Rewarding volunteers

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Rewarding volunteers is a good way to let them know that you value them. But the reward shouldn't involve money, or anything that could be used for profit – this could be considered as earnings, and there is a risk that the relationship becomes contractual, rather than voluntary.

There are many other ways to reward volunteers: you can hold events such as meals or awards parties, or organise fun activities. People also appreciate small gestures such as a thank-you card or a certificate.

Even though volunteers are not paid, it is good practice to ensure that they are not left out of pocket because they are volunteering. For example, you might want to reimburse travel expenses. It is best to have a policy for this, setting out what volunteers can and can’t claim for, and make it easily available. Your locally trusted organisation may have a volunteering policy that covers this.

Getting people involved

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Many Big Local areas tell us they find it difficult to attract volunteers and keep them involved, and that they end up relying too heavily on a small number of people.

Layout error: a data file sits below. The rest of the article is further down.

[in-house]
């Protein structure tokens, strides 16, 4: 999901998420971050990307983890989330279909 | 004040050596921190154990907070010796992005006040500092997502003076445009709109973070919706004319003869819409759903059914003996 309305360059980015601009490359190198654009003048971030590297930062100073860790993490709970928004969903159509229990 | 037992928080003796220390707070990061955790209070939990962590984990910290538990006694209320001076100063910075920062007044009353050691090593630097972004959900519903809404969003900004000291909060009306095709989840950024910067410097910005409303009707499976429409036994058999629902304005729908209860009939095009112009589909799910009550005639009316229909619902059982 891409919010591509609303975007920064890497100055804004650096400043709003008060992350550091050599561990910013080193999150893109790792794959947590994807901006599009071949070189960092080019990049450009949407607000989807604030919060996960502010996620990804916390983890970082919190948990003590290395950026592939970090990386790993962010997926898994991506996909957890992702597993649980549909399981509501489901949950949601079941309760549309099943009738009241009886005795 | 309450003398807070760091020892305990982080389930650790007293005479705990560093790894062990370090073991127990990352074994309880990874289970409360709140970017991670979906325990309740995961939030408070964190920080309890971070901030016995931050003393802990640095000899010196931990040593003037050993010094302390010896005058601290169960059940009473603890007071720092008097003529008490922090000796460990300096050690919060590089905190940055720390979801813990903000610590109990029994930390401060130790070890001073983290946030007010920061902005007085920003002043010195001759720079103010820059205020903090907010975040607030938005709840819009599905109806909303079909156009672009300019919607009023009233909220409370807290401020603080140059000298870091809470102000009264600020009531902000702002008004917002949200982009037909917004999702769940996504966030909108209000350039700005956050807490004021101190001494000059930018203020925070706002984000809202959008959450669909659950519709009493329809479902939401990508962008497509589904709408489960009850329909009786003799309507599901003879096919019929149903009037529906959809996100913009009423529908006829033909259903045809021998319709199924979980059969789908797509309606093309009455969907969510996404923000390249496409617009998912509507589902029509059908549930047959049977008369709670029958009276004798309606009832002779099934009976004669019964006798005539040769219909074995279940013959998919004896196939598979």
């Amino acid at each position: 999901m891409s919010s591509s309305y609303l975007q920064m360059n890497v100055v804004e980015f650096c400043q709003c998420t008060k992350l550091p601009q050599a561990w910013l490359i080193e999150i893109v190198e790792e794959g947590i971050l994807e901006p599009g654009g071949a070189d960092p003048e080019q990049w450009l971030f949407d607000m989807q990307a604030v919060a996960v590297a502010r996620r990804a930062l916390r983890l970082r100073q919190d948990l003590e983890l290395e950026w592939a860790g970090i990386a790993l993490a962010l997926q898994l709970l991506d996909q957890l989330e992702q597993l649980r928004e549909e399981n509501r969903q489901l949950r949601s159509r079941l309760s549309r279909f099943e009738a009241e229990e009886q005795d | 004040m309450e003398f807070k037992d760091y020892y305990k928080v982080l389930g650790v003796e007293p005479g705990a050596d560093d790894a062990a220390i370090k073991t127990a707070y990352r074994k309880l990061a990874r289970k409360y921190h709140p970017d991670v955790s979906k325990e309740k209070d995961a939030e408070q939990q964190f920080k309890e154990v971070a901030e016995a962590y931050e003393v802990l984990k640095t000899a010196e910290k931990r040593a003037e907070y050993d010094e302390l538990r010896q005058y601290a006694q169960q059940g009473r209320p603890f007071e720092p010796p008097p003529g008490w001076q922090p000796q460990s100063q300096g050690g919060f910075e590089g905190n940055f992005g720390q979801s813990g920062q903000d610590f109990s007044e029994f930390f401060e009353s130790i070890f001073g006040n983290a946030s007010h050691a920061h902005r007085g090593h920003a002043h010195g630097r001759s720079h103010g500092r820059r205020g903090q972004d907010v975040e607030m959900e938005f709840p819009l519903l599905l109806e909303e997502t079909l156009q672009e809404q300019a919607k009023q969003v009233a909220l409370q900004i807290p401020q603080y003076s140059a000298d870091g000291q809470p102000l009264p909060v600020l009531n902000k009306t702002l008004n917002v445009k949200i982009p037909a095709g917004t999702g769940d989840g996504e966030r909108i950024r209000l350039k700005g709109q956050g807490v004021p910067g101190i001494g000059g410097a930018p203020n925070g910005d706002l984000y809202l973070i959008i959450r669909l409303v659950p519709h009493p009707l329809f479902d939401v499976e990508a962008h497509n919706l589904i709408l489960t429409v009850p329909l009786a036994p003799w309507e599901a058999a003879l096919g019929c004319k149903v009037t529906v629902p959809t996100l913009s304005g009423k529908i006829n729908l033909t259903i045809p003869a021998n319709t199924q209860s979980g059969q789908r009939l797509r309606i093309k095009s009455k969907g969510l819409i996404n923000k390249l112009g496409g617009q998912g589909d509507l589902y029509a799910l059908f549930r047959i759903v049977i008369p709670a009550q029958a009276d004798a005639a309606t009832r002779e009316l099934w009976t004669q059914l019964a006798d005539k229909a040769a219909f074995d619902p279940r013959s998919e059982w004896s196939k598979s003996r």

The answer is to try and make volunteering an enjoyable and attractive experience for everyone. There will always be a need for some unglamorous or even boring work. But how many of the things that you do could happen in ways that are fun and attractive to more of the community?

  1. Be creative. Formal meetings can put people off. Instead of sitting round a table or listening to a presentation, you could try:
    - get people discussing important issues in small groups or in pairs and report back
    - take straw polls at community events, or (on an even bigger scale) participatory budgeting, where large numbers of people vote on important funding decisions
    - online surveys or voting apps.
  2. Be clear and specific about what you want people to do, when and for how long - for example, to run your group’s Facebook page for a year, or help organise a one-off event in the local school in the summer holidays.